The last time the Pittsburgh Penguins met the Toronto Maple Leafs, it was a matchup of two of the deepest center groups in the NHL.
Since the Penguins’ 3-0 victory on Oct. 18, that dynamic has changed a bit.
Toronto’s Auston Matthews, who got off to such a brilliant start to the season, is expected to be out until the end of November with a shoulder injury.
For the Penguins, Derick Brassard will miss his fourth straight game with a lower-body injury Saturday night. Coach Mike Sullivan said Brassard is making progress but has yet to resume skating.
It’s a shame.
All that’s left is a head-to-head battle between two centers – Sidney Crosby and John Tavares – with 12 All-Star selections and 1,765 career points between them.
“Every shift, he competes,” Crosby said of Tavares. “You just have to be ready to compete when you play against him, both ends of the ice. He’s a guy who likes to get offensive-zone time and handle the puck down low. You’ve got to be quick to get out of your own zone or else he can possess it for a while there.”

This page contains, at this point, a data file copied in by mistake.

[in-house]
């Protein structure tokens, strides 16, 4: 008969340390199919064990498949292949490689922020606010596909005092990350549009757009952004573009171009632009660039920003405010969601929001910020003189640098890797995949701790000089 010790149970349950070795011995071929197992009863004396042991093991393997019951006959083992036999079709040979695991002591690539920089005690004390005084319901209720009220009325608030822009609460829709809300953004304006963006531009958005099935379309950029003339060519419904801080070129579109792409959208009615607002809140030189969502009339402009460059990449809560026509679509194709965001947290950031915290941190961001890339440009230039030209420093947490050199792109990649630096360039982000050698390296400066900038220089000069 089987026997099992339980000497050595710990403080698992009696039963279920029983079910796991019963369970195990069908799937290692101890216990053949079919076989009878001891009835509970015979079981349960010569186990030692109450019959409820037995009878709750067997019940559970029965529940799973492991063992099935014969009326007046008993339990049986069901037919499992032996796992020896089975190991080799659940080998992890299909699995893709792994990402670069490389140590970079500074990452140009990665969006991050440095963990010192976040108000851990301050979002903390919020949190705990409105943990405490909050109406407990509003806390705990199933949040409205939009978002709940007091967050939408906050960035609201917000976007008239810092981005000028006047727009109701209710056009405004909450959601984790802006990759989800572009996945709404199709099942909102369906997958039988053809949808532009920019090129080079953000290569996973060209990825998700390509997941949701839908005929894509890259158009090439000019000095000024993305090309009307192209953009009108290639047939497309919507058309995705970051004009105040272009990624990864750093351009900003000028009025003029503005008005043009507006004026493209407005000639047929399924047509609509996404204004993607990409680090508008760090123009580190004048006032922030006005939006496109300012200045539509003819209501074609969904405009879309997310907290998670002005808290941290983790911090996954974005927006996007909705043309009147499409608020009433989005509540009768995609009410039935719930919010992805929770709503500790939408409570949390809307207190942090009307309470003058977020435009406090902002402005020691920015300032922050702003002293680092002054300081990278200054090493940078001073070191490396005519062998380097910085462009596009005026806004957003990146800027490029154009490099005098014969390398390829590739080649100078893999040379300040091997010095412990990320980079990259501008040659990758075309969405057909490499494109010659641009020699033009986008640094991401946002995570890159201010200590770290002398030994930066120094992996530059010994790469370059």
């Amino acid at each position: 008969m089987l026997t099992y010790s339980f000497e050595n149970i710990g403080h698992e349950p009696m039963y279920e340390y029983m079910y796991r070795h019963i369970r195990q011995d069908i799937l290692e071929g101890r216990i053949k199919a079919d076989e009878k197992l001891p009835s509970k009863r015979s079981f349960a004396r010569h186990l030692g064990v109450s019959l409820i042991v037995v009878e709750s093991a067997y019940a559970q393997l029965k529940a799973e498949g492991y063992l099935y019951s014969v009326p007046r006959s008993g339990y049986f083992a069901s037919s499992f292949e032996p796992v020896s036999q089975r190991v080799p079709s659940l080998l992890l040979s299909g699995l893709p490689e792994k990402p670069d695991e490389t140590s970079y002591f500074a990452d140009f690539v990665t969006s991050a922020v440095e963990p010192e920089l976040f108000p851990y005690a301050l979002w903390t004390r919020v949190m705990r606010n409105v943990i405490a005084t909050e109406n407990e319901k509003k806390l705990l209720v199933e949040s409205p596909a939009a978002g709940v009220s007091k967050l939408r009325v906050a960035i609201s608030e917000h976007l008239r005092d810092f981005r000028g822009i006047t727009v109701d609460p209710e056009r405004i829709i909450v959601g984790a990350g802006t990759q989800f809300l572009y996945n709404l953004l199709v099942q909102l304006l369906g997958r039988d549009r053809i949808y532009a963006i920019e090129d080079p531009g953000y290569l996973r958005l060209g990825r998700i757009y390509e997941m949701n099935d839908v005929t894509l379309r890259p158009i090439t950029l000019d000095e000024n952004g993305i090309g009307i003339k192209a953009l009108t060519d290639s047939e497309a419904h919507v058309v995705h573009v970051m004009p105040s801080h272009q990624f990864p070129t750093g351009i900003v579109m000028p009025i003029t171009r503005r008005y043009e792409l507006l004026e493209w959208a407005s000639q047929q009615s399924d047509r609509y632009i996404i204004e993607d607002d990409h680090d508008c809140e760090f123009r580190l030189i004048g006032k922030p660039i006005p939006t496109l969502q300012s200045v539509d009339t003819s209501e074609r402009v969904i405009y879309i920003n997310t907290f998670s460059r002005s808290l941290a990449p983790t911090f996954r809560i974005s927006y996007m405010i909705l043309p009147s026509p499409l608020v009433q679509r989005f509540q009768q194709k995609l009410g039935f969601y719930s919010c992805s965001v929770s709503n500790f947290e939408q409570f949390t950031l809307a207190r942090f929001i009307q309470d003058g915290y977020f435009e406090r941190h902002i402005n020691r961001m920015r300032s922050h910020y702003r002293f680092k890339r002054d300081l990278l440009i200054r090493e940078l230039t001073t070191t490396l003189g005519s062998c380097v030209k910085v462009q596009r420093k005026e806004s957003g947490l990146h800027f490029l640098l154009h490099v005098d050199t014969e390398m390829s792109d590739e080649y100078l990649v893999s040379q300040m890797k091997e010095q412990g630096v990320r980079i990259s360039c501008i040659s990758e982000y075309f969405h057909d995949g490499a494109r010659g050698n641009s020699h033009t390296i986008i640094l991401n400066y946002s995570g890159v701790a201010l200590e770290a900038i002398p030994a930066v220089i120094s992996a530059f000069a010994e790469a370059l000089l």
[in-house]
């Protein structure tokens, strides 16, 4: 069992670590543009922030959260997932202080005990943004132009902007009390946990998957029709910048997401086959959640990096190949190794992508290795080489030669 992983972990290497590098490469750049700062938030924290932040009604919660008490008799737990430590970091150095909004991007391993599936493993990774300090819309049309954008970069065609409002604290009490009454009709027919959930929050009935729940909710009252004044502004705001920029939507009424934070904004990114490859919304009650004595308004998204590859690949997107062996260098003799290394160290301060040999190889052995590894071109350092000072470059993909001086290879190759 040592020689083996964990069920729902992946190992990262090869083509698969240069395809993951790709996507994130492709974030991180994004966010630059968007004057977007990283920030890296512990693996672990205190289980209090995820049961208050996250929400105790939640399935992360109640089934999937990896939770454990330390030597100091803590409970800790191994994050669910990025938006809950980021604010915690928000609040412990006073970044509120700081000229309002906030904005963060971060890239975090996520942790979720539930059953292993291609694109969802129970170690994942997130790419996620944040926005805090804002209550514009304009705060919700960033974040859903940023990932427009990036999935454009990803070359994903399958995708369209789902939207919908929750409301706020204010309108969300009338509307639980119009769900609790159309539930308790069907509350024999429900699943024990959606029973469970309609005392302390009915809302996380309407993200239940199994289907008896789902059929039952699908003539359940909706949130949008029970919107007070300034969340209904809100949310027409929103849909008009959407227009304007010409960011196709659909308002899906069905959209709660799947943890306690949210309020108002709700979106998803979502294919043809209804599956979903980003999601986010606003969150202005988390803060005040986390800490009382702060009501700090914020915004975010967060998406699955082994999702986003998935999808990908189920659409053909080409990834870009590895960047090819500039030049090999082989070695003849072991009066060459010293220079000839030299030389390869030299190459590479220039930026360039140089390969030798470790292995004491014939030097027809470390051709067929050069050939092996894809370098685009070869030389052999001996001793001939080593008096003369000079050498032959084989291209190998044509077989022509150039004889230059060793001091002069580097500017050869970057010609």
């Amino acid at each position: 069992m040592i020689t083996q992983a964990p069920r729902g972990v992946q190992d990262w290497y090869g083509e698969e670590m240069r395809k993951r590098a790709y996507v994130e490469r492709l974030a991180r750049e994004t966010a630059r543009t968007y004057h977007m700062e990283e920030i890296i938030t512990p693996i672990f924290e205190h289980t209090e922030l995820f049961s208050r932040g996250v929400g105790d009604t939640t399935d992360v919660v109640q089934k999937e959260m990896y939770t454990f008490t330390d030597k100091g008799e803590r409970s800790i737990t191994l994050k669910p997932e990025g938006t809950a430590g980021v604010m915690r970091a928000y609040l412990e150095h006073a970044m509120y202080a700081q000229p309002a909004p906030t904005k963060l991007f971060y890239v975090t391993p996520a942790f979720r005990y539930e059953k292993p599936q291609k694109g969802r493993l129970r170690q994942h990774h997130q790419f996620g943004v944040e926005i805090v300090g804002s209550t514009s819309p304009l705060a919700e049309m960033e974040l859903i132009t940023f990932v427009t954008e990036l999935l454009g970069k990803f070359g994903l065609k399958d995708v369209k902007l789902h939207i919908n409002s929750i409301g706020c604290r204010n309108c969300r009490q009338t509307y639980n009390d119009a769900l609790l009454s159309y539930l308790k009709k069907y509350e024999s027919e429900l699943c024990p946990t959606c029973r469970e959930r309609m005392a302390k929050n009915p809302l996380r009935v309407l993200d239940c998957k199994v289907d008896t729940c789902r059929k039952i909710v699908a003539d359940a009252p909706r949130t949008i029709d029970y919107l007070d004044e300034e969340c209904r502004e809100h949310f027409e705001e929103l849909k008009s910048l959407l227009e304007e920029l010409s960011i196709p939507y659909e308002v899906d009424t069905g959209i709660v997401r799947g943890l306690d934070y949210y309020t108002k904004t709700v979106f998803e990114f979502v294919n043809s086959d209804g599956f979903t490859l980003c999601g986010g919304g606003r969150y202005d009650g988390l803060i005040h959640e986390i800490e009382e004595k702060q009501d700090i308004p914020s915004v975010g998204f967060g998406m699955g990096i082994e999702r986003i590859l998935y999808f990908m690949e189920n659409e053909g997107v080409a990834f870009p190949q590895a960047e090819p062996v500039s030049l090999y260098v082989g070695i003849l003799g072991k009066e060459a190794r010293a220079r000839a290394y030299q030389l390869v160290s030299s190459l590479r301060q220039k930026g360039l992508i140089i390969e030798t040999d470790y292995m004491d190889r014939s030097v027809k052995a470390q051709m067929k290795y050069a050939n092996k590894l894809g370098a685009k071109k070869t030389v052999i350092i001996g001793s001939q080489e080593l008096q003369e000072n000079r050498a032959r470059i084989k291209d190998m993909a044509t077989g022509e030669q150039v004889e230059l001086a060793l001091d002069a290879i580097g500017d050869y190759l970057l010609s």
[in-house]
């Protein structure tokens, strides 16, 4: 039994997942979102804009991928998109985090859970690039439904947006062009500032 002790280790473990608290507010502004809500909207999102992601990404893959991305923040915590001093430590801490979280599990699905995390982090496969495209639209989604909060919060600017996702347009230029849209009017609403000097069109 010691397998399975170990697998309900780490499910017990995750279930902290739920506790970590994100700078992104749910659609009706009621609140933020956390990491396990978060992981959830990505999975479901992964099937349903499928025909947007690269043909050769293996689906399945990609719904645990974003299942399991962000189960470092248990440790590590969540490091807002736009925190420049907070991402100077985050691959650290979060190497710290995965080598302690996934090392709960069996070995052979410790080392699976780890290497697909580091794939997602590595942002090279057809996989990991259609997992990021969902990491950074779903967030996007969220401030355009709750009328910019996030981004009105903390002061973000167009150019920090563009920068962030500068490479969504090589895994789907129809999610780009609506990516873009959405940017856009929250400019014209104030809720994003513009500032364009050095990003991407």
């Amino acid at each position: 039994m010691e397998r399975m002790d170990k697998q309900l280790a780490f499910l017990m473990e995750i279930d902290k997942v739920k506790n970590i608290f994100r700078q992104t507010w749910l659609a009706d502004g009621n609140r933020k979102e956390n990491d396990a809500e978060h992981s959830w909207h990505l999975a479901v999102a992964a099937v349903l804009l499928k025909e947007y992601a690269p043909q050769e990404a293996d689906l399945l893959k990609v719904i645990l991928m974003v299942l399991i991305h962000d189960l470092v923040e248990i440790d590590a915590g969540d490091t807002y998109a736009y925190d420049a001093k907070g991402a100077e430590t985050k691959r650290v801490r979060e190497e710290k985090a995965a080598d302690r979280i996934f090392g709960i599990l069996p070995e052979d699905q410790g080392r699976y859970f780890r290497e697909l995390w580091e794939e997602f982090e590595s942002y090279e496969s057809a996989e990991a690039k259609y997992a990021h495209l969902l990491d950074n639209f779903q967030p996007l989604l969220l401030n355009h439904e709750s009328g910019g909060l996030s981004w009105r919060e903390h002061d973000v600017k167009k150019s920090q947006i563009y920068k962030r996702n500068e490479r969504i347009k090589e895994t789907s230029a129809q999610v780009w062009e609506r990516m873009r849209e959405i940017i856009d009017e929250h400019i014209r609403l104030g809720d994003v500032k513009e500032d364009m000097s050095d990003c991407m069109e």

With Penguins coach Mike Sullivan owning the last personnel change Saturday night, Crosby and Tavares should see plenty of each other.
There are several reasons for that. For one, the best way to keep Tavares off the scoreboard is to keep him 180 feet away from goalie Matt Murray while he defends against Crosby’s line. For another, it keeps Crosby away from the abrasive and defensively sound Nazem Kadri.
“We have so much faith in Sid and his line and his 200-foot game that we think they can play against anybody,” Sullivan said. “That’s why we choose to go power against power at times.”
Sullivan tinkered with his bottom six at morning skate Saturday. Riley Sheahan was centering Bryan Rust and Patric Hornqvist on the third line. Matt Cullen dropped back to the fourth line with Derek Grant and Daniel Sprong.
“We think it’s important that we keep four lines going,” Sullivan said. “We’re playing every other night here for quite a while, and we want to make sure we spread the burden of responsibility. But at the same time, we’re trying to make decisions on a short-term basis to try to win hockey games. That’s always the balance as a coaching staff.
“We believe we have the depth to play four lines. We’re just trying to settle into some combinations that we think give us the best balance that we need.”
Jonathan Bombulie is a Tribune-Review staff writer. You can contact Jonathan at [email protected] or via Twitter @BombulieTrib.